I received my Bachelor of Arts in Cinema Studies from New York University. At NYU, I also completed the premedical curriculum and am currently seeking admission into medical school. I grew up in Central New Jersey as a student of the largest high school district in the state. My own educational opportunities have helped me develop a passion and reverence for education. I spent my first postgraduate year serving under-resourced 8th grade students in Brooklyn; in this position, I helped motivate and lead my students, many of whom face great challenges and adversity in life, to academic success in the subjects of Math, English, and Science. While I tutor many subjects, I have a particular passion for Math and Sciences seeing as those are the subjects I will continue to pursue in my own life. I have also had particular success in prepping students for test taking by using my extensive experience in this area to assist my students. I would describe my teaching style and philosophy as a development of mutual respect; I have come to understand that a student's respect for learning is often a reflection of his or her teacher's attitude toward the learning process. I am a patient and caring teacher and I care greatly for my students' improvements. In my free time, you can find me fancying myself a film critic or picking up a stray set on the tennis court.
Education & Certification
Undergraduate Degree: New York University - Bachelor in Arts, Cinema studies and prehealth
SAT Math: 720
SAT Verbal: 730
SAT Writing: 740
Enjoys reading and writing about film/television. Likes playing tennis
Q & A
What is your teaching philosophy?
My teaching philosophy is that all students, regardless of obstacles or difficulties in learning, are capable of succeeding when provided with genuine, effective, and differentiated support.
What might you do in a typical first session with a student?
I would build a lesson that first introduced myself to the student and vice versa. Then, we would move on to ascertain why the student was there (i.e., what their goals are for receiving tutoring, how they feel about it, etc.). Finally, I would give a small assessment on the student's weaknesses and strengths in the subject in question.
How can you help a student become an independent learner?
By using an I Do, We Do, You Do model of tutoring. First, the tutor demonstrates the proper way or method of approaching a question to the student. Then, there is a guided practice question in which both the student and tutor go through the problem together, from beginning to end. Finally, the student is prompted to answer the question independently.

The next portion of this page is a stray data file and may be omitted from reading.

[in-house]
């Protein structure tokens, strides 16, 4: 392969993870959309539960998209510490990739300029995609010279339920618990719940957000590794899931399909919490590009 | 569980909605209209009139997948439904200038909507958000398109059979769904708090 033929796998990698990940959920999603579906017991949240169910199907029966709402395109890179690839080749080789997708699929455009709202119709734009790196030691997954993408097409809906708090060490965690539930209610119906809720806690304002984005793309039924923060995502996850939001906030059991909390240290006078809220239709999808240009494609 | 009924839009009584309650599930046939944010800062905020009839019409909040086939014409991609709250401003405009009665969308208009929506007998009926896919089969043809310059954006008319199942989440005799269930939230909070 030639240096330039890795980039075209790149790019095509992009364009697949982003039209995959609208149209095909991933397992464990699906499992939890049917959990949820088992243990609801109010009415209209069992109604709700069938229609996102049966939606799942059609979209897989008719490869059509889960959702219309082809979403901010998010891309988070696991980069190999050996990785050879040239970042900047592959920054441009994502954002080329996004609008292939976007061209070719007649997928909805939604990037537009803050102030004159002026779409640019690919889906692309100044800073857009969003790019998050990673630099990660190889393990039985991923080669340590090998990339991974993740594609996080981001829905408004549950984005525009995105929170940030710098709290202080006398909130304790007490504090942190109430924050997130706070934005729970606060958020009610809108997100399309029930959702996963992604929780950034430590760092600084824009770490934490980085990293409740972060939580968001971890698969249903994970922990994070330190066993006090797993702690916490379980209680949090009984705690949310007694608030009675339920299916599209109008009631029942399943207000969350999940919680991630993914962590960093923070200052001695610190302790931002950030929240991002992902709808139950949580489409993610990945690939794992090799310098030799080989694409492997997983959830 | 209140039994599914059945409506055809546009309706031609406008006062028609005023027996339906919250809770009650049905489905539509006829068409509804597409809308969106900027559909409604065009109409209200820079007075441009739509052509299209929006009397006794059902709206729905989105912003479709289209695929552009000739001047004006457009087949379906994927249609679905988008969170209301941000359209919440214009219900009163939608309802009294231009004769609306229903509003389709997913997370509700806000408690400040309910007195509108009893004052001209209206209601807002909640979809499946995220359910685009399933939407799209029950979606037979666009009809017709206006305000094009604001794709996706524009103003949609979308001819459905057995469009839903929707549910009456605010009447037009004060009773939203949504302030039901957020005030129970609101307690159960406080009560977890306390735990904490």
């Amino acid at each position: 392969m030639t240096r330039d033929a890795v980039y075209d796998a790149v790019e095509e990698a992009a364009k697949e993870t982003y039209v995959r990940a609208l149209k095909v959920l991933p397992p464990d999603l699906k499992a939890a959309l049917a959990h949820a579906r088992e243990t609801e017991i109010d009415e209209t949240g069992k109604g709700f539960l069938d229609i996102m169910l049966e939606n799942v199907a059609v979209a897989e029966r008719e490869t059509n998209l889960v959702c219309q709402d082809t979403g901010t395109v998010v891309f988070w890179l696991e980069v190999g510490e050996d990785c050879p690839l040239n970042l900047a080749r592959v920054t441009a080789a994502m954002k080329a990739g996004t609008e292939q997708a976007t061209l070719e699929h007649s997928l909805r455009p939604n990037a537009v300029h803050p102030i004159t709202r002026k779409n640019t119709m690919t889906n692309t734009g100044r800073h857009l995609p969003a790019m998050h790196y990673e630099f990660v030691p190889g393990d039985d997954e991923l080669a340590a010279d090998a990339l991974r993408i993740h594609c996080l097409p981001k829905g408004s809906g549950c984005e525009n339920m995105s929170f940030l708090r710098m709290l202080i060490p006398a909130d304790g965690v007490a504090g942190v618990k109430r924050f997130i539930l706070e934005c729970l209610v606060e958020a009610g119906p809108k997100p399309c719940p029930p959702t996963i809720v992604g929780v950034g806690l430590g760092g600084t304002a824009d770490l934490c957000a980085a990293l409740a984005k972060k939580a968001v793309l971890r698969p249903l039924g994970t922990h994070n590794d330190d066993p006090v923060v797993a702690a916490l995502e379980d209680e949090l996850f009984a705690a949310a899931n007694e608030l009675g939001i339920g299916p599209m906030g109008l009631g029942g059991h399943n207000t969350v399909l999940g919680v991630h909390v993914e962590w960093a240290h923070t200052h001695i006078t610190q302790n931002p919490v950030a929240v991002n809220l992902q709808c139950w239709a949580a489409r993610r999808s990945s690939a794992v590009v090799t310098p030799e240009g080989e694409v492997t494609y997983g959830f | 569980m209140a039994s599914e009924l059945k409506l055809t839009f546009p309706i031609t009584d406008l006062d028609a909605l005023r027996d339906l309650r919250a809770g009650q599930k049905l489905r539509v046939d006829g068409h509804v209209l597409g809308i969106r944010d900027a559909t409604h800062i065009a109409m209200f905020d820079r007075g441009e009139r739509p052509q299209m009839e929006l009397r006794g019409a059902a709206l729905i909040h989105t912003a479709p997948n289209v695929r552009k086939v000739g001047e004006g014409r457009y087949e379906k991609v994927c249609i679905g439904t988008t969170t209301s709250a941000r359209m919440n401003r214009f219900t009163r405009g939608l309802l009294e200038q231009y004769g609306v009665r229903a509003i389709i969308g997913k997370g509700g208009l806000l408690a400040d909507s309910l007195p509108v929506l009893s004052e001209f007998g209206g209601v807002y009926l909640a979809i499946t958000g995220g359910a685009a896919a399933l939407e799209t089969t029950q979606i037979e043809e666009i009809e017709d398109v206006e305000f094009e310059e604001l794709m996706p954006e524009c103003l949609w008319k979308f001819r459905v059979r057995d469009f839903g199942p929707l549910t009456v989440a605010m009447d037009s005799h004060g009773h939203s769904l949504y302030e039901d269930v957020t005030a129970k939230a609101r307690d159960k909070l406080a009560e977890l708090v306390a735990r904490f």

How would you help a student stay motivated?
I think motivation differs depending on the student. I have often found that intentional goal setting is a good way to keep students accountable for their attitudes and actions.
If a student has difficulty learning a skill or concept, what would you do?
If a student is having difficulty learning a skill or concept, I would first try to understand where the student is having this difficulty and address that directly. Often the problem can be found in a gap in understanding of a more fundamental skill. I would also try differentiating my approach (for example, using manipulatives for more visual learners).
How do you help students who are struggling with reading comprehension?
Often, tapping into the student's basic interests and making reading an engaging experience can help a tutor understand if it is a student's lack of motivation or a more fundamental gap in understanding that is causing difficulty with reading comprehension.
What strategies have you found to be most successful when you start to work with a student?
Getting to know the student as a person, outside of the subject, is often the best way to gain a student's trust and keep it. Also, letting the student know that you have their best interests at heart and that their success is your success helps.
How would you help a student get excited/engaged with a subject that they are struggling in?
By connecting a difficult subject to a topic that is of interest to the students, it is easier to get students excited about their work.
What techniques would you use to be sure that a student understands the material?
Checking for understanding, either by assessments or follow-up questions, is the most important step of closing out a lesson.
How do you build a student's confidence in a subject?
Allowing a student to observe his or her progress and keeping records and anecdotal accounts is a good way to help that student understand how much they have grown.
How do you evaluate a student's needs?
By carrying out diagnostic assessments that gauge a student's strengths and weaknesses in a subject.
How do you adapt your tutoring to the student's needs?
The better I get to know the student, the better I am able to understand their needs for differentiation. Many students require study aids; it is simply a matter of finding the one that works for the student in question.
What types of materials do you typically use during a tutoring session?
It differs from student to student. Some students require visual aids; others merely need endless practice material.